If you get stopped by police, you expect a routine traffic stop. But if the police ask to search your vehicle, what should you do? In Pennsylvania, the best thing to do is politely, but firmly, say no.
Responding to a police request to search a car
The police need a valid reason to search a vehicle. When the police conduct a traffic stop, they’re legally required to limit their investigation to the reason that they stop you unless they have credible evidence that there may be other criminal activity going on. Drivers have the right to be free from unlawful search and seizure.
In order to search a vehicle, the police need consent, a warrant to search or an exception to the warrant requirement. Of course, getting a warrant requires several steps on the part of the police. It’s easier for them to get the consent of the driver. However, you can and should politely say no.
Why say no if the police ask to search your vehicle
You have the right to refuse a request for a search. Here are the reasons that you should say no if the police ask to search your vehicle in Pennsylvania:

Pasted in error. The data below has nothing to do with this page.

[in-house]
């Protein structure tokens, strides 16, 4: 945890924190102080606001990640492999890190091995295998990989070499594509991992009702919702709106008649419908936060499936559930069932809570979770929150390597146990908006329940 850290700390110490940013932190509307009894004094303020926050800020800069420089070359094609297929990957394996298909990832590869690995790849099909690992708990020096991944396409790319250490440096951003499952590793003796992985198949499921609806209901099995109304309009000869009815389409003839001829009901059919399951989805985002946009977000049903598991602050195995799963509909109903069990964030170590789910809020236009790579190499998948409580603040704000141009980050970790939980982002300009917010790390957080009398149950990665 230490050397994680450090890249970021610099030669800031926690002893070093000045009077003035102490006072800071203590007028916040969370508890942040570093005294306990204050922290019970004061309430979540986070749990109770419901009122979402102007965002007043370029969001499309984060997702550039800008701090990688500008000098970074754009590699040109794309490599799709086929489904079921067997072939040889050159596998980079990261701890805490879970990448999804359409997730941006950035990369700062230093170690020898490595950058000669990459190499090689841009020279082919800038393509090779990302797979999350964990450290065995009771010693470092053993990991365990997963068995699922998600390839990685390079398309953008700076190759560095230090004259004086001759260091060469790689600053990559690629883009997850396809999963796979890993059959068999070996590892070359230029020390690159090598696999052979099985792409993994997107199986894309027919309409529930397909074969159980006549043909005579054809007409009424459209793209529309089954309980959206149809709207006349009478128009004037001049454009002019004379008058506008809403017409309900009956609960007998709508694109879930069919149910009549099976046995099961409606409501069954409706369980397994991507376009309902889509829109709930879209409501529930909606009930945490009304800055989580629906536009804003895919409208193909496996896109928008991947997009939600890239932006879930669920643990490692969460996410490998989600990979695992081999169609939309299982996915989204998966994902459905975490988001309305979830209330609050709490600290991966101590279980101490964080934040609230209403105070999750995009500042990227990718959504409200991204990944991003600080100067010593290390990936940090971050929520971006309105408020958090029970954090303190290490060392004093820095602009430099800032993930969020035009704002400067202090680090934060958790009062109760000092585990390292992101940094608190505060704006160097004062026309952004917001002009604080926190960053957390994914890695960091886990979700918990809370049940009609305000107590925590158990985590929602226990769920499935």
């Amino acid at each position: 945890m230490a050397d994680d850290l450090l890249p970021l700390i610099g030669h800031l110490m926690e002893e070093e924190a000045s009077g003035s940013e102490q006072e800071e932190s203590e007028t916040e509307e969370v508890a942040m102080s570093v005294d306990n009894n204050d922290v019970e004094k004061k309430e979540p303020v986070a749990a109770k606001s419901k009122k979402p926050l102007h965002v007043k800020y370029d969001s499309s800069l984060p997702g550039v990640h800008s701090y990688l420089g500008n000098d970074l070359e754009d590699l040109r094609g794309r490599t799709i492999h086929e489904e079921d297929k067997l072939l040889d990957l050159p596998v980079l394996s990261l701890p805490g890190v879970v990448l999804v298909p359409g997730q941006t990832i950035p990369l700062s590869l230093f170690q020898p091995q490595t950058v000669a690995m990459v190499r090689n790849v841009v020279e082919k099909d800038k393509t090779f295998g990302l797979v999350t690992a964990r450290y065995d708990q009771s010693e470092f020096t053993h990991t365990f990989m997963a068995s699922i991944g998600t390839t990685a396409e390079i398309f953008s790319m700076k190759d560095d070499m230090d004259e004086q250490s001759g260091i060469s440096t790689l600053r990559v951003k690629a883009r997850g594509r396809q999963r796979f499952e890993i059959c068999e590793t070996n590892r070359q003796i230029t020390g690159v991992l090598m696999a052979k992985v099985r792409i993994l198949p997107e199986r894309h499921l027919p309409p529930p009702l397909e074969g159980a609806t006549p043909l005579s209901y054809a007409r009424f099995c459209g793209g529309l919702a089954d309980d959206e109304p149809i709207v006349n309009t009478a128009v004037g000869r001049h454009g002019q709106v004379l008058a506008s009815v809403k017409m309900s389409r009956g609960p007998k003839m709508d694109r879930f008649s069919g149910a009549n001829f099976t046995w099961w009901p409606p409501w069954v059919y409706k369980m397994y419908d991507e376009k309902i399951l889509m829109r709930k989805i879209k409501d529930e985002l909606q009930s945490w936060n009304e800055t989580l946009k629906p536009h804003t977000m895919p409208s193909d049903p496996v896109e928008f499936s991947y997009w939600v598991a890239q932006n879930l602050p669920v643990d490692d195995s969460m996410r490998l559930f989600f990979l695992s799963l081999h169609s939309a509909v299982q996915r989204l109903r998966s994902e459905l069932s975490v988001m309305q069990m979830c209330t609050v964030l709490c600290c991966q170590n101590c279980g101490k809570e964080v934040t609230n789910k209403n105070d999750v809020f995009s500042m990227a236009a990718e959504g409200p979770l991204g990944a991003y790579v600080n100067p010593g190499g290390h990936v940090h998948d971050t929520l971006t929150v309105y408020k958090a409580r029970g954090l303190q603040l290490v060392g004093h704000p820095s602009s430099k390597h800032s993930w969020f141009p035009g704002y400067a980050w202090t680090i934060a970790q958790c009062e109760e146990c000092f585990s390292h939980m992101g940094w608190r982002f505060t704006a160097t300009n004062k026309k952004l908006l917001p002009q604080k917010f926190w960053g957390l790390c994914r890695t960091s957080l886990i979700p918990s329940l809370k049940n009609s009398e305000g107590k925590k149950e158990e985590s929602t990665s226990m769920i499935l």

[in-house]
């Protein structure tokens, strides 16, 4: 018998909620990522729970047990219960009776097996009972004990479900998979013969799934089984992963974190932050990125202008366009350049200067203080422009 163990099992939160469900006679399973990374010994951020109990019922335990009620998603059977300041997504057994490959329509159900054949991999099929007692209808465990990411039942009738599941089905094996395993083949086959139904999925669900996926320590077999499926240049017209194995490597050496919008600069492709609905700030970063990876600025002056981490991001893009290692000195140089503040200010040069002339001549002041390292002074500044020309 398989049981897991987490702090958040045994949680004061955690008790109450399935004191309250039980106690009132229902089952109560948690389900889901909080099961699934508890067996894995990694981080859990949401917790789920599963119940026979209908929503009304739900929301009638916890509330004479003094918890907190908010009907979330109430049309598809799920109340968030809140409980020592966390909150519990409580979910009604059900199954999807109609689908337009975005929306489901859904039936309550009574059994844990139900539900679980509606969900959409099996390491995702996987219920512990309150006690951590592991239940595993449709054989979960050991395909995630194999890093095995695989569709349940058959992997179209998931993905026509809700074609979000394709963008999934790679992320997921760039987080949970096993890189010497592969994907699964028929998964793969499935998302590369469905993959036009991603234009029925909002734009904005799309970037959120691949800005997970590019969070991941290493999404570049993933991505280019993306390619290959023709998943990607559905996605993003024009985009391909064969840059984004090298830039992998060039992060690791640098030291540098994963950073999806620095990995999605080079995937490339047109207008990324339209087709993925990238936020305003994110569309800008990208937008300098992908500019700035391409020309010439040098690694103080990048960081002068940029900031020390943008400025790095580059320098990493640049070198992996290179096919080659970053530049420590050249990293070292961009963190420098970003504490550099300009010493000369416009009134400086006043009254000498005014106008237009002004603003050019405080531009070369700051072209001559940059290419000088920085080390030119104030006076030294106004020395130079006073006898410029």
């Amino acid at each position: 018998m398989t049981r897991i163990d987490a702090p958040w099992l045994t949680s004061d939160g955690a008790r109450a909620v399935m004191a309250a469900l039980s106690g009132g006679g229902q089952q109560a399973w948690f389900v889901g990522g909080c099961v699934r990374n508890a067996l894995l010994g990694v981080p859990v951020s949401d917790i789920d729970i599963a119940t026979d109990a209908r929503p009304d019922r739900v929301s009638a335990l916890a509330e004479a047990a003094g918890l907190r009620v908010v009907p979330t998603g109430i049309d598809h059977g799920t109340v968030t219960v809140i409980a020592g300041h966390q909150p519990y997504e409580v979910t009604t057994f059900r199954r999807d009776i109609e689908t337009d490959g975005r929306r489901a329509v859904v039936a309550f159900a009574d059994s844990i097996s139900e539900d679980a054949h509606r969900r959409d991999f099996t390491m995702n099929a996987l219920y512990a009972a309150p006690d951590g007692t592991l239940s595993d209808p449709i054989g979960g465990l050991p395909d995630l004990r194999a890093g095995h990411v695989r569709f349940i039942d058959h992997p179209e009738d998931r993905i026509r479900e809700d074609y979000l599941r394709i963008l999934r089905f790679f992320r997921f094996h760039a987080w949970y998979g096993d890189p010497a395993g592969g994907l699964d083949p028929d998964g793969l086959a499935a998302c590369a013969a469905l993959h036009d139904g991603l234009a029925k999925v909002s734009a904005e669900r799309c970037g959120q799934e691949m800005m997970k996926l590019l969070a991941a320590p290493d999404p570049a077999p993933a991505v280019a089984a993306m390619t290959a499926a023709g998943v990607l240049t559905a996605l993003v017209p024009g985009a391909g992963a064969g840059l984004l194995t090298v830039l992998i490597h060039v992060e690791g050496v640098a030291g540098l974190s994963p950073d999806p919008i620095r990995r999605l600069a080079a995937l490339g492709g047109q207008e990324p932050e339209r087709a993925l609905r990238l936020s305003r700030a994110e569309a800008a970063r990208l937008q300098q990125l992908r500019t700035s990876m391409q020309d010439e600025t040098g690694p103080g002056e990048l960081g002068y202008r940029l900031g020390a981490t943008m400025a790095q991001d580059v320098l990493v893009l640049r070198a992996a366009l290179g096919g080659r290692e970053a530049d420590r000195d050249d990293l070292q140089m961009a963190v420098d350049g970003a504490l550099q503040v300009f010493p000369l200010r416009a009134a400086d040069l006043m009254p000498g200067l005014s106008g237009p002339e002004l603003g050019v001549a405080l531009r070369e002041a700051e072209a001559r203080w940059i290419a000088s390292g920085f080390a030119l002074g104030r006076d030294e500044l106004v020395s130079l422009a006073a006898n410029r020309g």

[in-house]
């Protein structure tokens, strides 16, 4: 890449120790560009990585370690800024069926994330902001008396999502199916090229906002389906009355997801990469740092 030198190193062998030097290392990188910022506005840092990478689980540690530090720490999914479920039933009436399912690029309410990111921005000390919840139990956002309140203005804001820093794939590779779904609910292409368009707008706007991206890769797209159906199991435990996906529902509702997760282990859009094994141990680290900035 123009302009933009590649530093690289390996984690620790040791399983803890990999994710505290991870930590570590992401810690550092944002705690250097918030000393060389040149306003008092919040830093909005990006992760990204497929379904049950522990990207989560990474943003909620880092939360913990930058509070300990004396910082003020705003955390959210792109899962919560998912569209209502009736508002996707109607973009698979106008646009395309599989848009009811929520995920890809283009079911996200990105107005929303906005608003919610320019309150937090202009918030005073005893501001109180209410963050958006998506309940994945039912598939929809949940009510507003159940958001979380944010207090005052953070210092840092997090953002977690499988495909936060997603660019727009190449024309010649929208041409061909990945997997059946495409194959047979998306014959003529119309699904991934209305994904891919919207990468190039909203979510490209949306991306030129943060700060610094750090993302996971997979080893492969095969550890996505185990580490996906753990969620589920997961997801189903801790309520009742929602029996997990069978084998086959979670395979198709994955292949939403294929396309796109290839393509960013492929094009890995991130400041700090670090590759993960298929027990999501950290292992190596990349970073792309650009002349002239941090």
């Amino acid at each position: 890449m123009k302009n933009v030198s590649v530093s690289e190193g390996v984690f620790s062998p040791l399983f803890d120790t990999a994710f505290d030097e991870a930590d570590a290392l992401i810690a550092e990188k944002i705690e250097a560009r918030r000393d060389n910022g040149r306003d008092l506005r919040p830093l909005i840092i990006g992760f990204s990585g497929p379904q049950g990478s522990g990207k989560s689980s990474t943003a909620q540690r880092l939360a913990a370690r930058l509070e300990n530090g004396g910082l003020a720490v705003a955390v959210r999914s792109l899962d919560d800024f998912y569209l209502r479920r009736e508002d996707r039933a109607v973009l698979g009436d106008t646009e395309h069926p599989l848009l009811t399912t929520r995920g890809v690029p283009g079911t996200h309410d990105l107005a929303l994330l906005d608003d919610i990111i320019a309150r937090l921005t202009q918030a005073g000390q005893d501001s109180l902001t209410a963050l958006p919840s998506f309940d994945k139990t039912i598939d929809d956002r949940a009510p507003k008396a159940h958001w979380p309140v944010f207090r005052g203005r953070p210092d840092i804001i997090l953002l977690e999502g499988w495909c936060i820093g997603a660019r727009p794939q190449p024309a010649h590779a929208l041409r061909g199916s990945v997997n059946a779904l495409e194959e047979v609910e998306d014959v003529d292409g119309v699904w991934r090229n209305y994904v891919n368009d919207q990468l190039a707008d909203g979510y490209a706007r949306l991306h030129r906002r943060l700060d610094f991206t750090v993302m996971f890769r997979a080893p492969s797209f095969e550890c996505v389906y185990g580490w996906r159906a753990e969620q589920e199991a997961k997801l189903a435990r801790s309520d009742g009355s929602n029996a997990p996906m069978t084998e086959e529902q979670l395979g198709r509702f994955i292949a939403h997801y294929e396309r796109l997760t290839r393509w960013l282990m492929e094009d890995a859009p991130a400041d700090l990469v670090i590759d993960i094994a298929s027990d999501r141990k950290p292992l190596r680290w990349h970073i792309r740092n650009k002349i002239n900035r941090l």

- Even with good intentions, the police can make mistakes. For example, you may have substances in your vehicle that the police mistake for drugs.
- Something left in your car or brought in by a passenger may be wrongfully attributed to you.
- The police may not be able to secure a warrant.
- It’s your legal right to require law enforcement to get a warrant or have an exception to the warrant requirement.
When you say no, be sure that you are clear and direct with law enforcement. Remain calm and do not give false information to a law enforcement officer. Understanding how to respond to a search request can help you during the traffic stop and later in court. Even if the police find something illegal, you may be able to challenge the legal basis for the search later using criminal law procedure. A defense lawyer may help you through the process.